A-Z of Wedding Cakes
The world of wedding planning can be a confusing one at times. Everywhere you turn, you’re faced with seemingly endless options - chiffon or silk; veil or tiara; rustic boho or urban cool; band or DJ; tux or tweed...aaaargh! I’m afraid the decision-making doesn’t stop when you get to selecting your cake. Much as it might be easier to say ‘I want something delicious - make it so!’ to your wedding cake artist, we want to make sure we’re delivering something truly special that exceeds your expectations. Your wedding cake is after all the biggest and most meaningful baked good you’re likely to come across in your life - it’s important to get it right! But knowledge is power, and I’m here today to make your cake-related decisions that bit easier by explaining some of the options you’re likely to come across. Here’s your very own cheat sheet - an A-Z of all things wedding cake to stop you from getting bamboozled by buttercream or confounded by a croquembouche. If you’re ready to chat in more detail about flavours and textures and icings (of course you are!) then why not get in touch for a consultation with me? I’d love to hear about your wedding day plans, and see what delicious concoctions we can come up with together.
THE A-Z OF WEDDING CAKES A is for Airbrushing : Useful when unleashing my inner graffiti artist - airbrushing uses a small air compressor to spray food colouring onto cakes. As well as creating modern designs, it’s also really useful to get a uniform coverage and smooth texture - exactly the same way make-up artists use airbrush foundation for a photo-ready finish. B is for Buttercream : Super sweet icing made predominantly with butter, egg whites and sugar. It’s fluffy, creamy and delicious, and can be made in different consistencies. It’s often used as a filling in sponge cakes as well as an icing. C is for Croquembouche: A traditional wedding dessert in France, this impressive piece of patisserie is made from dozens of choux pastry cream buns piled high in a cone shape and drizzled with golden caramel. Ooh la la! (As ‘cake’ begins with ‘C’ I’m giving it a bonus entry) C is also for Concrete Cake: the last word in urban chic, these moist, light sponges are iced to look like concrete
D is for Drip Cake: a cake decorated by dripping ganache, caramel or colourful chocolate down the sides of the cake. It’s a truly mouthwatering effect.
E is for Edible Images : Images printed on wafer paper using edible ink mean the opportunities are endless. Want your actual face on a cake? No problem. Scary, and probably ill-advised, but no problem!
F is for Fondant : Seen on many traditional wedding cakes, this is a type of flexible sugar icing that can be dyed many different colours. It can be rolled out and spread over cakes for a smooth, sweet finish. G is for Ganache: a cake filling and covering, hot cream is poured over chocolate and beaten until it’s glossy and delicious. Often used alone or as a covering under fondant. H is for Hand-painted cake: I love this technique. It’s time consuming but so satisfying! This really does what it says on the tin. I use food colouring and paint brushes to make the cake my canvas.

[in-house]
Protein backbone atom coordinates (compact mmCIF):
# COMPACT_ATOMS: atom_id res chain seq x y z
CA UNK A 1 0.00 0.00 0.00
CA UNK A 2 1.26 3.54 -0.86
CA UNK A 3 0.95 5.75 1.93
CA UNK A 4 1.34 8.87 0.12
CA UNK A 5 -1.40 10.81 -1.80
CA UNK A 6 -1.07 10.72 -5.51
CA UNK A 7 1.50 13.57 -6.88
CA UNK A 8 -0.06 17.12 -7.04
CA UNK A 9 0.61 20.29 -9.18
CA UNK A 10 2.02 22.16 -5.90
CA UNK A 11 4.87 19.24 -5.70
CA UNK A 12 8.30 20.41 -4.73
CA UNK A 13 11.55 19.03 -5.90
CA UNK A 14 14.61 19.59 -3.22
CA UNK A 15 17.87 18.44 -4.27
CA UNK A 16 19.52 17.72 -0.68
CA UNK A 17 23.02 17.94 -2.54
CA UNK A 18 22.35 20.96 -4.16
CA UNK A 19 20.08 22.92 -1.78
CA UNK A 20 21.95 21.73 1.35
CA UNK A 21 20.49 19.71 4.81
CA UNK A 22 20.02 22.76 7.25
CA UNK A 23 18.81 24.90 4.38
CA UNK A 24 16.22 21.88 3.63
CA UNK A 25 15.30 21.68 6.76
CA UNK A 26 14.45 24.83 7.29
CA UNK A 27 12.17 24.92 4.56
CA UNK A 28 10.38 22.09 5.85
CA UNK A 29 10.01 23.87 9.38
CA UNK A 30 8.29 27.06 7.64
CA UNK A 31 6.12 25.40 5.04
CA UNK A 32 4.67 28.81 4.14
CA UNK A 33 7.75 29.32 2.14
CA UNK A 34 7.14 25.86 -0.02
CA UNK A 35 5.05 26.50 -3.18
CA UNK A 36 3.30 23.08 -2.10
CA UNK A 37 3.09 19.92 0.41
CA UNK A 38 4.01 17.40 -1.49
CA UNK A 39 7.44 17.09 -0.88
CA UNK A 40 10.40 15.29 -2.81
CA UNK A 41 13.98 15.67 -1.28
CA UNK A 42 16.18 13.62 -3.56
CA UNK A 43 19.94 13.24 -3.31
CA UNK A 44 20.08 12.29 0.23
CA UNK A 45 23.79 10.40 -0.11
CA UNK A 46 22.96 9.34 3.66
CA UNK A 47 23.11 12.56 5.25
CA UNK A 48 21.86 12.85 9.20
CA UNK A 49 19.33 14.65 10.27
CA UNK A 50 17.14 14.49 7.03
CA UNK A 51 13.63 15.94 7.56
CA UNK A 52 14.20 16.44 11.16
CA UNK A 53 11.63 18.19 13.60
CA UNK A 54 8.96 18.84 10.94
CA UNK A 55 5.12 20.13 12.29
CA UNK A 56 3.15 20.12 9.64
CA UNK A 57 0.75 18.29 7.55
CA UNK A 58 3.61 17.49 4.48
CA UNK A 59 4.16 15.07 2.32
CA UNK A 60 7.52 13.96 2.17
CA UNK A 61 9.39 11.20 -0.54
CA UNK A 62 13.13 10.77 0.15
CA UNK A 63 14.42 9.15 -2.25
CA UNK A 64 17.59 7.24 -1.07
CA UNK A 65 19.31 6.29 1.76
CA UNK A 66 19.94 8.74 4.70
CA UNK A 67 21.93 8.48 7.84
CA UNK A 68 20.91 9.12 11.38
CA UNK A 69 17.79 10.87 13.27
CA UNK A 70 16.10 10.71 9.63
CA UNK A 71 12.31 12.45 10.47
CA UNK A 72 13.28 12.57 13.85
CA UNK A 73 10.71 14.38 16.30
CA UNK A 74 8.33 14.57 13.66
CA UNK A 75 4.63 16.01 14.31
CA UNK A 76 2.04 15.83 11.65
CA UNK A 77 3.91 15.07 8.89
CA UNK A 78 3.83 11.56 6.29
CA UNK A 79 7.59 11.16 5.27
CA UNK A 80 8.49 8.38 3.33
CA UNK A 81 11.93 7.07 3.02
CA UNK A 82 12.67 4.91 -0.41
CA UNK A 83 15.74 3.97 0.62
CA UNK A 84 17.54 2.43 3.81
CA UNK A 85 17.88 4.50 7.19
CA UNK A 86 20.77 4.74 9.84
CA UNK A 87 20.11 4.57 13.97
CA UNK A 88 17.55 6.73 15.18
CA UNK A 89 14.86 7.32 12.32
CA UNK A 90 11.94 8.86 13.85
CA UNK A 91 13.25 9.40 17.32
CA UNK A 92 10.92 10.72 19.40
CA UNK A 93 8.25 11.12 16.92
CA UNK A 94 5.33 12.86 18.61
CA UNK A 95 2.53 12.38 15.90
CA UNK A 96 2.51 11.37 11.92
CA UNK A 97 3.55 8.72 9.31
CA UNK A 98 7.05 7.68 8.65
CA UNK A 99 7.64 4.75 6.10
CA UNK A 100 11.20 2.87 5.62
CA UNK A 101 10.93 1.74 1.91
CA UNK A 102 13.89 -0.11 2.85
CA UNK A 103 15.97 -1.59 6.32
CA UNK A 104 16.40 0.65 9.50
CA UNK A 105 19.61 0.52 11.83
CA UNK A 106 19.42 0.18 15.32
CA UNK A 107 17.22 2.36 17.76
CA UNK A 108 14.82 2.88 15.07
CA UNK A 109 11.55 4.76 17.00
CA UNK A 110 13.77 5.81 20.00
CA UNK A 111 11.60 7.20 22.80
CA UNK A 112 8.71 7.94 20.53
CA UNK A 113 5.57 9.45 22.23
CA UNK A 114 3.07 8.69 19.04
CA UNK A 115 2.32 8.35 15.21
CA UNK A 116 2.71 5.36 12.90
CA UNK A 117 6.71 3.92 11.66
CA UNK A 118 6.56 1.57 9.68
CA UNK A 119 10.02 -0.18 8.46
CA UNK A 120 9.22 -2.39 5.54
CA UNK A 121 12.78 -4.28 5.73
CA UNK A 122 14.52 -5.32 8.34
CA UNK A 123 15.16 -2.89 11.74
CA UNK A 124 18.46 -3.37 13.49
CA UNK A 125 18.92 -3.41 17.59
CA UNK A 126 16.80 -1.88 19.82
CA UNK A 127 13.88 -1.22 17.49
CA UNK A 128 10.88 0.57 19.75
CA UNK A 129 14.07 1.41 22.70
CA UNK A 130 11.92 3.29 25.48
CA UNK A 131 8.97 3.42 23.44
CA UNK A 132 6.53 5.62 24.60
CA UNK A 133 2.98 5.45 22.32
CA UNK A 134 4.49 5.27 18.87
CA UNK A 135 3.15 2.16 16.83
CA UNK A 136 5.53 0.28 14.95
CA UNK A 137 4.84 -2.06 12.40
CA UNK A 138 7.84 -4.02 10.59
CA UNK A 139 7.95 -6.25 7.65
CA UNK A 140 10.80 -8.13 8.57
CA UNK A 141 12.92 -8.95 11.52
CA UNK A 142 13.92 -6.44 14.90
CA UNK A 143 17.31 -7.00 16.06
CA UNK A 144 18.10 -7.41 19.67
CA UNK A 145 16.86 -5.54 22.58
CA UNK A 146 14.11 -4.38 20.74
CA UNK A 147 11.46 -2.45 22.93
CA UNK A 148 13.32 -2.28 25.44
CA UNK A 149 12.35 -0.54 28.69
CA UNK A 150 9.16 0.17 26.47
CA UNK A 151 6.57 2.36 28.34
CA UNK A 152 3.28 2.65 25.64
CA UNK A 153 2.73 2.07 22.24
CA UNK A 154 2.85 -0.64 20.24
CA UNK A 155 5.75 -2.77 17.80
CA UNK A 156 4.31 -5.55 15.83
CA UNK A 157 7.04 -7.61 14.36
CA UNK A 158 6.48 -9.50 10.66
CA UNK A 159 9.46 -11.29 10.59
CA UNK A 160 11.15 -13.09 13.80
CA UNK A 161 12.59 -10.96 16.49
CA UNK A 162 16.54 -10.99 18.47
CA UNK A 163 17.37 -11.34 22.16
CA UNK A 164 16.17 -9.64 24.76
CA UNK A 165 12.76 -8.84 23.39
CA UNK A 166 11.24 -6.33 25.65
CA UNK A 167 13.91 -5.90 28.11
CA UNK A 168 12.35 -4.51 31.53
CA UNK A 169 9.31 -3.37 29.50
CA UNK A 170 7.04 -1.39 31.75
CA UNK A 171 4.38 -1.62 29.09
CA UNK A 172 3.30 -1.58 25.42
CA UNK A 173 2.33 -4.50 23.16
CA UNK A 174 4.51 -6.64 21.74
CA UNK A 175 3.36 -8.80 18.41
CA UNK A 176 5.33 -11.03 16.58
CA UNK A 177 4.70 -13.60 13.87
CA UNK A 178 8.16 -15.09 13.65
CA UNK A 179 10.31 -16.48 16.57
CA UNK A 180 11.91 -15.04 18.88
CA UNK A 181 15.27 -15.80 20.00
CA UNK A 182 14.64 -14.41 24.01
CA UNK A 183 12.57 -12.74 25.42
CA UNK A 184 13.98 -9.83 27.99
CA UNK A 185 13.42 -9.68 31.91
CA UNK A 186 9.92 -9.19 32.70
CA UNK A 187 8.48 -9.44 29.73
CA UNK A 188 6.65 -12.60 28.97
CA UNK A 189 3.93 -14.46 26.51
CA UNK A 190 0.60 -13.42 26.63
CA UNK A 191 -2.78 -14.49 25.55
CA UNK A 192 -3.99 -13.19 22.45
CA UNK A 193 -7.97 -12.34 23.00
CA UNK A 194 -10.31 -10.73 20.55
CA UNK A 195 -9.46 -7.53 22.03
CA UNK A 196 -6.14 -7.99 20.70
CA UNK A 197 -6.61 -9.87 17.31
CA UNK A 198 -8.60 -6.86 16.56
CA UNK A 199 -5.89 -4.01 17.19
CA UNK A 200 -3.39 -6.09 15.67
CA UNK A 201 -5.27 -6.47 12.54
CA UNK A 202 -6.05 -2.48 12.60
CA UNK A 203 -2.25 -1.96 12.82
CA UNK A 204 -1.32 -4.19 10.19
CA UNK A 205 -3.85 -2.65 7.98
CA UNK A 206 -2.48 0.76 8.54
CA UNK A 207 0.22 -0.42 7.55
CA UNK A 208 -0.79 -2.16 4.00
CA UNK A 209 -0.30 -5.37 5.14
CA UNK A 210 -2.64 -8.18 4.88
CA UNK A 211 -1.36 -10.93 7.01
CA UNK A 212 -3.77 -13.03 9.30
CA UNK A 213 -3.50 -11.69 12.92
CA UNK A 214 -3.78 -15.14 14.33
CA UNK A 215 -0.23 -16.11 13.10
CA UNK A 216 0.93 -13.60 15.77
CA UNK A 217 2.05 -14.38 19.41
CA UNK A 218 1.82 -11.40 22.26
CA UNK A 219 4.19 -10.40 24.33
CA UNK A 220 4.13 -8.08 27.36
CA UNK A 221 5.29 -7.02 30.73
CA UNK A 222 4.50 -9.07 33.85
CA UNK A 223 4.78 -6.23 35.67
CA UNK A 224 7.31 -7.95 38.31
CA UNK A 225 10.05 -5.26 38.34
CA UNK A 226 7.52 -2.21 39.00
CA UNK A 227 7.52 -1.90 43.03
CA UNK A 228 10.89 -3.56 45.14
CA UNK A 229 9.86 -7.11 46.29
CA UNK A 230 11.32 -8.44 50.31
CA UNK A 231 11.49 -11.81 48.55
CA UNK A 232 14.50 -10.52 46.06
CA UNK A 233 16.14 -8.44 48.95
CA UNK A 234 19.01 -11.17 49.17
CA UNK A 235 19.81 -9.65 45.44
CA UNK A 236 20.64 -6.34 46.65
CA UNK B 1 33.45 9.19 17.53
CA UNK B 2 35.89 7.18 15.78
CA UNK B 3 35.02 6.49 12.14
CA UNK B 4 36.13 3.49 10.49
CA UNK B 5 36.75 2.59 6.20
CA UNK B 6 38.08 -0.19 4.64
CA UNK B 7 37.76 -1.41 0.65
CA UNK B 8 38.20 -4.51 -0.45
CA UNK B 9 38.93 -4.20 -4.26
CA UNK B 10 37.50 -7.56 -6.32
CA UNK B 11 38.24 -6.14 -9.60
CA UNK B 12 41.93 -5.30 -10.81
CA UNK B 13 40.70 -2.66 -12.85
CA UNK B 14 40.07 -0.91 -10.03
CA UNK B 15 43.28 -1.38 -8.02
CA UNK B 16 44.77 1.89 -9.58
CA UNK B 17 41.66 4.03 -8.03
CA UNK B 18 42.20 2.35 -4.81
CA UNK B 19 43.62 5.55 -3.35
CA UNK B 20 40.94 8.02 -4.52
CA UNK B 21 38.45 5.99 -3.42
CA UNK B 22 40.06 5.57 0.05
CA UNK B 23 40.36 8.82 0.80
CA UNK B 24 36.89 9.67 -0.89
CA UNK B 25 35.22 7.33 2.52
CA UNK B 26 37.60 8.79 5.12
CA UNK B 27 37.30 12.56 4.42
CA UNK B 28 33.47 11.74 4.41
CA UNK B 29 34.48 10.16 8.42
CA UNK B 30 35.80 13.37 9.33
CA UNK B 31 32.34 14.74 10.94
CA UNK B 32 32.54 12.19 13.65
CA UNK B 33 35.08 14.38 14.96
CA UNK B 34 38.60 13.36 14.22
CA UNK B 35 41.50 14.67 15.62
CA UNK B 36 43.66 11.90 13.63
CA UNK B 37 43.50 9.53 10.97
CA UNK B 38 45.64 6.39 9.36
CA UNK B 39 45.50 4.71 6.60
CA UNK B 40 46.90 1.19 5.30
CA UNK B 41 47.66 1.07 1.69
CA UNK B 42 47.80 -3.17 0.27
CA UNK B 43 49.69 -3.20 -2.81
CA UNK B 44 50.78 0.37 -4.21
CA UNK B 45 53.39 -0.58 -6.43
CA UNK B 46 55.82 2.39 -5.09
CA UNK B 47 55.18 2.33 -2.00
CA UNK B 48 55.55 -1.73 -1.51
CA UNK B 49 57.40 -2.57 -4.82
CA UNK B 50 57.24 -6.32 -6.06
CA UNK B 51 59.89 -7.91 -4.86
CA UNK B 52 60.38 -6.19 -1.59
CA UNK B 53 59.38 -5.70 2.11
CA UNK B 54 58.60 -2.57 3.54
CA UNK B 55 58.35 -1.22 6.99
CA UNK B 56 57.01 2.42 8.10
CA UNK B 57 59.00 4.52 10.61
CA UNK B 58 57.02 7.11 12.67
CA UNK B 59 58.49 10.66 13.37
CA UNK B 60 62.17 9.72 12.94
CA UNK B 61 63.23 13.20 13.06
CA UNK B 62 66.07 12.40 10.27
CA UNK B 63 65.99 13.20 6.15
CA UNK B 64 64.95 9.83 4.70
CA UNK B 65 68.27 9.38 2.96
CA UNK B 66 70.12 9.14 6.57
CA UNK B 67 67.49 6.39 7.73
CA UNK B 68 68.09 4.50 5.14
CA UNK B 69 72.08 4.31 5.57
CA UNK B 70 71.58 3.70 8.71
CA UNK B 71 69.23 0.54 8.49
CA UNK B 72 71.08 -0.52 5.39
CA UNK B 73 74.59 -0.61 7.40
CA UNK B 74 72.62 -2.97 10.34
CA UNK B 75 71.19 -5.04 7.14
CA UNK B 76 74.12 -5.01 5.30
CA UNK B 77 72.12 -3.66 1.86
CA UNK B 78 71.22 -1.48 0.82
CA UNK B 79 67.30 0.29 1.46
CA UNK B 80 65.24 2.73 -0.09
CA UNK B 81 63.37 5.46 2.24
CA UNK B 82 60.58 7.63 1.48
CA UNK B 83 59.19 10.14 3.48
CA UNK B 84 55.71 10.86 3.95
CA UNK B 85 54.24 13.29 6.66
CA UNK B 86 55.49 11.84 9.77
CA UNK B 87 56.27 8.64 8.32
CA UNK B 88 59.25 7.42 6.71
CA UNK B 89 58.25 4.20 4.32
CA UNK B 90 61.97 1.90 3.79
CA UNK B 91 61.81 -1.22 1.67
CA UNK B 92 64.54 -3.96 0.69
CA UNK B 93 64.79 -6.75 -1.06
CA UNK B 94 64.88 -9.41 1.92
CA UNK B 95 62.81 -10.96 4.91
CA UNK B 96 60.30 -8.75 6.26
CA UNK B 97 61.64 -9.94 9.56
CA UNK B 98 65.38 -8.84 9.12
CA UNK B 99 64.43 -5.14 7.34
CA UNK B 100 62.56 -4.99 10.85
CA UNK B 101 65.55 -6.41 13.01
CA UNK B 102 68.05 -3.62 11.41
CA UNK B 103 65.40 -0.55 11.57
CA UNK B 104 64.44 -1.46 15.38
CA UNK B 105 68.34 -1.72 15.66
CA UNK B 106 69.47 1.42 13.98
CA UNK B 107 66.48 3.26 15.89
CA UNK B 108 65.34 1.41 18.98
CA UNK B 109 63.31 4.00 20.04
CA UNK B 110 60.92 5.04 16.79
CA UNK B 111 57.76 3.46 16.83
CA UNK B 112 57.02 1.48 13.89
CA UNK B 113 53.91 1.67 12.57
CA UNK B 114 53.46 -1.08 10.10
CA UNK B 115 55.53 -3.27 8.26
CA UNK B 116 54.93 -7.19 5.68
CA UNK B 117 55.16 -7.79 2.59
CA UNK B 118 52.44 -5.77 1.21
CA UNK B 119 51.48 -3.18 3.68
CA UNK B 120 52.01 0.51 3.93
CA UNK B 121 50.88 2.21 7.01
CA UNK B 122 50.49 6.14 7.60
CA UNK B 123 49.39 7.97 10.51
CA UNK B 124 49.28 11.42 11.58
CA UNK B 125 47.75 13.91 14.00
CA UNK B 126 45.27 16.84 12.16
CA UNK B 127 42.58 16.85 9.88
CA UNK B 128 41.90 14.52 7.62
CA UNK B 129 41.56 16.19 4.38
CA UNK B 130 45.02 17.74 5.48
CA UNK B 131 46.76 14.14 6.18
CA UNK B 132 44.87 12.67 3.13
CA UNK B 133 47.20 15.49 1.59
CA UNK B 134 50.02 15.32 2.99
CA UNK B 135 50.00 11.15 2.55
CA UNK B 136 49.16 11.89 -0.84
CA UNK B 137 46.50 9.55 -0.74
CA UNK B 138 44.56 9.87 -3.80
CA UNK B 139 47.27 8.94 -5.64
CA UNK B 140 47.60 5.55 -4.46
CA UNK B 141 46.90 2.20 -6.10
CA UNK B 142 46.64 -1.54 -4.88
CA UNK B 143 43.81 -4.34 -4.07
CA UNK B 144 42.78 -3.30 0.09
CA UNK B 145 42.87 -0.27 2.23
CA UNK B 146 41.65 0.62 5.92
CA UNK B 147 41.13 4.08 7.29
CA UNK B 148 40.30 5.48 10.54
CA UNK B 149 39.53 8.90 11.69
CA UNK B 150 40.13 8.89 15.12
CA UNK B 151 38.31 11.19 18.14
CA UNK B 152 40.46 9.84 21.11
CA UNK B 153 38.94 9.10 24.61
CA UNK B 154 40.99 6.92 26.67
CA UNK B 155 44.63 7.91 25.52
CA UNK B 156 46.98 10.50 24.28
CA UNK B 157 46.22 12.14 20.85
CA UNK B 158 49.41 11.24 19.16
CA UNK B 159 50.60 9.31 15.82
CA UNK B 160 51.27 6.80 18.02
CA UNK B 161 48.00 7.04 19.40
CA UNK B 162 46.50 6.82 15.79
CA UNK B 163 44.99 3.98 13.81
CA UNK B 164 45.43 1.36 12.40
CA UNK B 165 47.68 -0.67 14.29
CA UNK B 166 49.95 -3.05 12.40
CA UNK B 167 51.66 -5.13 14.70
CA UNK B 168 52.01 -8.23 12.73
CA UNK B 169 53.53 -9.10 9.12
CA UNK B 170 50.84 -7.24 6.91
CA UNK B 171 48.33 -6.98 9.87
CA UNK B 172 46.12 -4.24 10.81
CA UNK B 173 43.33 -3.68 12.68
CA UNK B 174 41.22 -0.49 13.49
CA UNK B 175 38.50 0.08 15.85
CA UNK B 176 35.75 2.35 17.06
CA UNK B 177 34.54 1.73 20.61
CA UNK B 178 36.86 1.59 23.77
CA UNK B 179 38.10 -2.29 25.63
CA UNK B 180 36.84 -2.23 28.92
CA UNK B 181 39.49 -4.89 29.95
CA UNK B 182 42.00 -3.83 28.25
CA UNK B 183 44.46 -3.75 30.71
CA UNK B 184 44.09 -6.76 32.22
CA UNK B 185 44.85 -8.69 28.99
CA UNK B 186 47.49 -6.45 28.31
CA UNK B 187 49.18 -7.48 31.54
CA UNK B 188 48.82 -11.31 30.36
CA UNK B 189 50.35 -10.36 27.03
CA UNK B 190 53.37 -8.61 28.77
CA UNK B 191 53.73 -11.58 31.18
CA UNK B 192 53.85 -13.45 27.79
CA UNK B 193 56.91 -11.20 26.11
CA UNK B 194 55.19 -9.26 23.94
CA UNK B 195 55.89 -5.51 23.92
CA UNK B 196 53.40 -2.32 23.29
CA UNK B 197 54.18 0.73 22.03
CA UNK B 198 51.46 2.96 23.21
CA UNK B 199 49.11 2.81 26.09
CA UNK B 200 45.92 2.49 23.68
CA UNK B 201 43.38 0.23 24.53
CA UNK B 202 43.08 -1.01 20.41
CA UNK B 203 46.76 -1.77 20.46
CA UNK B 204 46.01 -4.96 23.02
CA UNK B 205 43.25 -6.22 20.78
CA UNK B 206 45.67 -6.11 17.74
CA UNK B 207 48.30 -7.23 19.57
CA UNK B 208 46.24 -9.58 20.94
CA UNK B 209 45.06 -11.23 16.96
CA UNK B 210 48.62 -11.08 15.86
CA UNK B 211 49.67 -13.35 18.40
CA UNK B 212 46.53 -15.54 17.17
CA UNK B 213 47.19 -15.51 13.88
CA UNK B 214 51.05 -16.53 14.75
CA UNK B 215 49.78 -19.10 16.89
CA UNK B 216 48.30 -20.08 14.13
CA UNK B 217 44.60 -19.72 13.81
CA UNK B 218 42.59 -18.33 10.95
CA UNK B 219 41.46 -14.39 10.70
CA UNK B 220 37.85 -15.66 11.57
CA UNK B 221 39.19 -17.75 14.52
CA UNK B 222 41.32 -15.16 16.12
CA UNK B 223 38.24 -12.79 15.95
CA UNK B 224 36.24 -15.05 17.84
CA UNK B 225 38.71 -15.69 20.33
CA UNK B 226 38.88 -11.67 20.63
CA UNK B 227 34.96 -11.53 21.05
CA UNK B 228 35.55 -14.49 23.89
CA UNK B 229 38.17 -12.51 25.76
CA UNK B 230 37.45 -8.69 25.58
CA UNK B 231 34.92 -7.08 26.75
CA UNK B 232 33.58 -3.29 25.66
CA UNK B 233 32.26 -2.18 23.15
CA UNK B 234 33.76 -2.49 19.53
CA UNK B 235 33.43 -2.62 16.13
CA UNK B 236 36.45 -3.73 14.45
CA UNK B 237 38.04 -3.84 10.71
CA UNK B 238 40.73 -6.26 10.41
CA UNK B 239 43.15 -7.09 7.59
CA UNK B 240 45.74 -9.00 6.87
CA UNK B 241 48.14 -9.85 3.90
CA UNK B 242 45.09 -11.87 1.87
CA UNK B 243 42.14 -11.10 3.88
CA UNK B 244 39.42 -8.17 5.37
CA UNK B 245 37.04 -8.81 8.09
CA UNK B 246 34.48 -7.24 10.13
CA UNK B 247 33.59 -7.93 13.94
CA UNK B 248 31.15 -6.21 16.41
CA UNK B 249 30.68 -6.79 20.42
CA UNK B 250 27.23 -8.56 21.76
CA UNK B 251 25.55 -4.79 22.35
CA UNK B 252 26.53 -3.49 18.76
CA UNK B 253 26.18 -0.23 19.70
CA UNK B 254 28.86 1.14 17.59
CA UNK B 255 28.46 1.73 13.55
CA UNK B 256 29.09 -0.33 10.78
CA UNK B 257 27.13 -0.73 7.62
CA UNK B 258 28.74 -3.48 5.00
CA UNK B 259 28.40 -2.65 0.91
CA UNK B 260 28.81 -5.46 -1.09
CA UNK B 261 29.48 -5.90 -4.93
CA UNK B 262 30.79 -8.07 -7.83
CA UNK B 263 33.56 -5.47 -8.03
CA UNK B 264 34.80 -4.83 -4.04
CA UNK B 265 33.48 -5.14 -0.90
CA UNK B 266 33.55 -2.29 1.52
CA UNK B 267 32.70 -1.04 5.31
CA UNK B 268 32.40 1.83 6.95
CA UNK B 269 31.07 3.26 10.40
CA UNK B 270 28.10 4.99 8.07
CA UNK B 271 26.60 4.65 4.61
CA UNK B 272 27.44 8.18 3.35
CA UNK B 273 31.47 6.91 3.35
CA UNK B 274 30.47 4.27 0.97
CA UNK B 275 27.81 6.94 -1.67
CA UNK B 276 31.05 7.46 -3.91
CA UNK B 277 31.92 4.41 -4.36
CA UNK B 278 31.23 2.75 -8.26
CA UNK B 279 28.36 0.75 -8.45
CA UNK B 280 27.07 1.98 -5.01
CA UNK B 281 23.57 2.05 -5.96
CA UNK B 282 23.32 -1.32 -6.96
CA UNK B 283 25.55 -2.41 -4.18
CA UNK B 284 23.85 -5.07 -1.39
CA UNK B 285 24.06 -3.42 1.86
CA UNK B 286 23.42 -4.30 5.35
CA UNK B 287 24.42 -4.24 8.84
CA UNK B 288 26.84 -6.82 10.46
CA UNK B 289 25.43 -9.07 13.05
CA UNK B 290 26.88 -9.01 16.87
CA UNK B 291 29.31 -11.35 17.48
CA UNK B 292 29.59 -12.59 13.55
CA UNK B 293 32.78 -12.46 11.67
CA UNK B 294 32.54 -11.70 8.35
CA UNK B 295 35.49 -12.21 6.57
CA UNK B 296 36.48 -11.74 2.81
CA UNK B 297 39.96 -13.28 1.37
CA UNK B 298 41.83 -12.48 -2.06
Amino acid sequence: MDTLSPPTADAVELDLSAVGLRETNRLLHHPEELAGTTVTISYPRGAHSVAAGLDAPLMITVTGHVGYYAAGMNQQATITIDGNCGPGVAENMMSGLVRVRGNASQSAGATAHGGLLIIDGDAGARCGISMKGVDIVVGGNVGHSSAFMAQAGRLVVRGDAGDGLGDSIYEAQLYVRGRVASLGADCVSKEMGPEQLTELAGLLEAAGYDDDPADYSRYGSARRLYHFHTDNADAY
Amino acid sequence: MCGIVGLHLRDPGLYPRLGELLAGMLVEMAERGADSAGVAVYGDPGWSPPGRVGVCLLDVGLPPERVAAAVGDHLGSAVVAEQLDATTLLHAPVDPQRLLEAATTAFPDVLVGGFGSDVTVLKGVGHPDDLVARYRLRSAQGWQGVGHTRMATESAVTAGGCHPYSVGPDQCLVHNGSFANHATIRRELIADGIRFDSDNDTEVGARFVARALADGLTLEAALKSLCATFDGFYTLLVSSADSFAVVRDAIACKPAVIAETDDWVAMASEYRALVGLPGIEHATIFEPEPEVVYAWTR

I is for Isomalt: A type of sugar substitute that’s amazing for making sculptures or glass-like elements on cakes. Think window panes in gingerbread houses or edible gemstones. J is for Jaffa cake: A mystery that may never be solved. Is it a cake? Is it a biscuit? Will we ever know for sure!? K is for Kransekake: A traditional Scandinavian wedding cake made from concentric rings and flavoured with almond. L is for Lemon Meringue Pie: Not a traditional wedding cake, but one of my absolute favourite desserts. Rich shortcrust pastry filled with lemon curd set cold and Italian meringue coloured using a kitchen blow torch! Delicious!! M is for Macaron: On trend and oh-so tasty, these dainty morsels originated in France. They’re made with sugar, ground almonds, egg whites and food colouring. Patissiers are really pushing the boundaries with flavour combinations, and macarons are sure to be a stunning addition to any dessert table.
N is for Novelty Cakes : Bespoke cakes made around a certain theme, often using fondant icing to create sculptures and 3 dimensional elements.
O is for Ombre : When tones of colour blend into each other, usually graduating from light to dark. P is for Piping : Fiddly but worth it! This technique allows cake makers to add intricate details with icing using a piping bag with a metal nozzle. Q is for Quality : Possibly the most important of all the letters. Make sure your cake artist has a 5 star hygiene rating!! R is for Royal Icing: Typically a mixture of meringue powder, icing sugar, & water. Used for piping details on cakes. S is for Semi Naked Cake : Don’t worry, not a cake that’s about to get done for indecent exposure! This refers to a layered sponge with a very thin layer of buttercream on the outside, so some of the sponge shows through.
T is for Tier : The layers that make up a traditional wedding cake. U is for Upside Down Cake : usually flavoured with pineapple & probably the first cake we all made at school (and have never made again)! V is for Victoria Sponge Cake: a traditional-but-delicious sponge cake (named after Queen Victoria, no surprises there) sandwiched together with raspberry jam and cream and dusted with icing sugar. W is for Whipped Cream: A fresh and creamy filling that’s a great vehicle for fruit when beaten into thick peaks. X is for Xtra: It’s your wedding cake we’re talking about here - this is not the time to scrimp. Extra chocolate, extra cream, extra fillings - yes please Y is for Yeast Doughs: These raised doughs are used for baked goods like brioche and croissants Z is for Zest : The zest is the tough outer skin of citrus fruits. I love the bursts of fragrance you get when zesting a lemon or lime - the intense and slightly acidic flavour is a wonderfully bright addition to sponges and fillings.